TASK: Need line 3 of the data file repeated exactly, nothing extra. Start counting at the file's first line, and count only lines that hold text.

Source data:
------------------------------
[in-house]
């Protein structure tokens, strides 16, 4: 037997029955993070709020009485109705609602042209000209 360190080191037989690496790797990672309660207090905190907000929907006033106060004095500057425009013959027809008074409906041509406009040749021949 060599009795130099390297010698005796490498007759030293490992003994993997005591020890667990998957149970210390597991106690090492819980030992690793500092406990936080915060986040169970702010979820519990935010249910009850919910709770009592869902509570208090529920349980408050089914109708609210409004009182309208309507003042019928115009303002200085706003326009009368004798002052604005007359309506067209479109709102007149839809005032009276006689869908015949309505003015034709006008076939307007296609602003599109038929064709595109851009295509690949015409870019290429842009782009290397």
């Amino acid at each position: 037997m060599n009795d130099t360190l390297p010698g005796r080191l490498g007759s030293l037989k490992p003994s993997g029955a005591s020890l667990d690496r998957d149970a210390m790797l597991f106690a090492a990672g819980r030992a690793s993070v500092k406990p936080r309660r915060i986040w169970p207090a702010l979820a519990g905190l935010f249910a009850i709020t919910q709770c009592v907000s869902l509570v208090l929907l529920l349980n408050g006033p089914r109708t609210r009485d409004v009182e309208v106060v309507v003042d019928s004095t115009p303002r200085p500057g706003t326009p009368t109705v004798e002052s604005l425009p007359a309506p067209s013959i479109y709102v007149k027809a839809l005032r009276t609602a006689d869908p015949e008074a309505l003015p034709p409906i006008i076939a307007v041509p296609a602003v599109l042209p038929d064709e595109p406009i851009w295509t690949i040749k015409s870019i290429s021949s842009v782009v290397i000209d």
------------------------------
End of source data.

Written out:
């Amino acid at each position: 037997m060599n009795d130099t360190l390297p010698g005796r080191l490498g007759s030293l037989k490992p003994s993997g029955a005591s020890l667990d690496r998957d149970a210390m790797l597991f106690a090492a990672g819980r030992a690793s993070v500092k406990p936080r309660r915060i986040w169970p207090a702010l979820a519990g905190l935010f249910a009850i709020t919910q709770c009592v907000s869902l509570v208090l929907l529920l349980n408050g006033p089914r109708t609210r009485d409004v009182e309208v106060v309507v003042d019928s004095t115009p303002r200085p500057g706003t326009p009368t109705v004798e002052s604005l425009p007359a309506p067209s013959i479109y709102v007149k027809a839809l005032r009276t609602a006689d869908p015949e008074a309505l003015p034709p409906i006008i076939a307007v041509p296609a602003v599109l042209p038929d064709e595109p406009i851009w295509t690949i040749k015409s870019i290429s021949s842009v782009v290397i000209d």